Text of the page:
I don’t know about you, but every time I read ‘signed to Twin Earth Records,’ my mind immediately flashes to thinking this is some tone I probably need to hear. The Midwestern imprint has a knack for finding the kind of distortion you can dive into, and as they step up to issue the debut album from Oslo three-piece Saint Karloff, the standard would definitely seem to apply. I don’t see a set release date for when the label will deliver the band’s debut album, All Heed the Black God, but a first taste thereof is being given now with the video for “Ghost Smoker” that you can see at the bottom of this post, and it certainly bodes well for showing off a doom-rocking, horror-minded sensibility. Makes me look forward to hearing the rest of the record.

The announcement came down the PR wire, as announcements do:

saint karloff

Saint Karloff sign with Twin Earth Records

Saint Karloff Urge You to “All Heed the Black God”, Scribble Deal with Twin Earth Records

Norwegian distortion pedal lovers Saint Karloff are excited to announce their partnership with Twin Earth Records to release their début album, All Heed the Black God, which will be emerging on July 27 2018. The record is stuffed with seven tracks of riff worship much like the already-released “Ghost Smoker”. The band’s aesthetic – much like their name – draws from oldschool horror films, while the music is a modern twist on that 70s and 80s rockin’ vibe set out by Motorpsycho by way of Black Sabbath – with a touch of acoustic amid the heavy crunch.

The band are understandably fired up to get their début album out to the masses. “We have had great fun making it, and we really hope it will bring some good heavy vibes to the people out there!”

All Heed the Black God will be available on CD, vinyl and digital download.

https://www.facebook.com/SaintKarloff/
https://saintkarloff.bandcamp.com/
http://www.instagram.com/saintkarloff
https://twinearthrecords.bandcamp.com/
http://twinearthrecords.storenvy.com/
https://www.facebook.com/TwinEarthRecords

Saint Karloff, “Ghost Smoker” official video

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Tempelheks Premiere New Track; Sign to Cursed Tongue Records for Midnight Mirror LP Due in August

Posted in Whathaveyou on May 4th, 2018 by JJ Koczan

tempelheks

With vibes right out of classic doom by the likes of Saint VitusTrouble and Reverend Bizarre, Oslo four-piece Tempelheks have inked a deal with Cursed Tongue Records to issue their third album, Midnight Mirror, this coming August. The 10-track/43-minute LP follows on the heels of 2016’s Serpents, Gods and Men, and shows Tempelheks further refining their style with elements of Norse folk and proto-metal along with their traditionalist doom riffing.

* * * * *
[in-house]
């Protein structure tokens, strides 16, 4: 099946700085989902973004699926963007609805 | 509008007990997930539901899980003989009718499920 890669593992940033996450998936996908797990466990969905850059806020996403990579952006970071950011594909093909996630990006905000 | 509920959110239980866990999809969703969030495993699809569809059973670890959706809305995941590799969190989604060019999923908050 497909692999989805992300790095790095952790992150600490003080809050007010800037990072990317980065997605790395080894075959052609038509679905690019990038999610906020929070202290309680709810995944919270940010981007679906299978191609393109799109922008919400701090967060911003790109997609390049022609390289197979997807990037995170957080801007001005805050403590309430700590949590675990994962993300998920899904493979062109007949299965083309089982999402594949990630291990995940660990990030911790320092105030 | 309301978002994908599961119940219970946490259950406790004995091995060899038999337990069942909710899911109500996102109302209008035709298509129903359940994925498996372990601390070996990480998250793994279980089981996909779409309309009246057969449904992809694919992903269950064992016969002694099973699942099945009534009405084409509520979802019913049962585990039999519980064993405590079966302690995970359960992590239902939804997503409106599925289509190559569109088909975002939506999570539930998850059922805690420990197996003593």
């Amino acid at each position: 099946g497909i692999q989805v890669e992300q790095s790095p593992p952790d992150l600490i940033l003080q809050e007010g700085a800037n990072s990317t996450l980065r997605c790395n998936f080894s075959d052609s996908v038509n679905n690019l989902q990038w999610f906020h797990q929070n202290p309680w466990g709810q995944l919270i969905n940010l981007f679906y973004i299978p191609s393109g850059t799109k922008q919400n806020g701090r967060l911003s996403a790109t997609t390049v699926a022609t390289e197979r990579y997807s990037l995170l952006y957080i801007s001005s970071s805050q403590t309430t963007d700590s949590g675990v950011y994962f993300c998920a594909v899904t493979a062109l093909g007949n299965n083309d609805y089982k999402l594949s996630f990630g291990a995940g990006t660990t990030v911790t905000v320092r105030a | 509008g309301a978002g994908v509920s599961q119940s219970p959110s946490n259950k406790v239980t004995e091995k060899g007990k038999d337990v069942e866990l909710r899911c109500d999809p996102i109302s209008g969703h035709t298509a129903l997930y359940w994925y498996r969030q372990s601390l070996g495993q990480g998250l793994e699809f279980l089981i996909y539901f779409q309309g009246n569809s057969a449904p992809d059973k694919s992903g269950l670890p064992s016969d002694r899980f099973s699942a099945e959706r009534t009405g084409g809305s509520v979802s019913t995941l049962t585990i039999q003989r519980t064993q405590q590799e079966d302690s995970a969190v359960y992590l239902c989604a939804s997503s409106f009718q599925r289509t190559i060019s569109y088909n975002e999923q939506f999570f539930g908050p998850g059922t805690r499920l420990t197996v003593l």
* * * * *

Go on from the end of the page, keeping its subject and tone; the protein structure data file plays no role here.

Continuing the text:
Tempelheks Midnight MirrorIt’s a stylistic blend that will be somewhat familiar to doomers who’ve dug into Northern doom before, but to listen to a track like “Prey” — which just happens to be premiering at the bottom of this post — there’s a decent sense of ’70s style shuffle to the proceedings, and especially coming right after the acoustic-based “Tigress” and before the more NWOBHM-affected guitar of “Harem Ritual,” it emphasizes the dynamic at work in the material overall, and the flow Tempelheks are able to conjure throughout these varied tracks.

You can hear some shades of garage doom in “Holy Serpent” and opener “Gates of Python,” but Tempelheks never seem to play all their cards in a single track, even as they move through the folkish “They Hide” toward closer “Slither Did My Queen,” which rounds out with bluesy lead work to cap Midnight Mirror as an album showing Tempelheks as capable of going where they want, when they want, and walking their own path to get there.

Cursed Tongue sent over the following about the signing:

tempelheks cursed tongue records

TEMPELHEKS SIGNS TO CURSED TONGUE RECORDS FOR WORLD WIDE RELEASE OF THEIR THIRD ALBUM ‘MIDNIGHT MIRROR’ IN AUGUST 2018.

Cursed Tongue Records is exhilarated to announce the signing of norse band Tempelheks for a release of their third album entitled ‘Midnight Mirror’ in August 2018.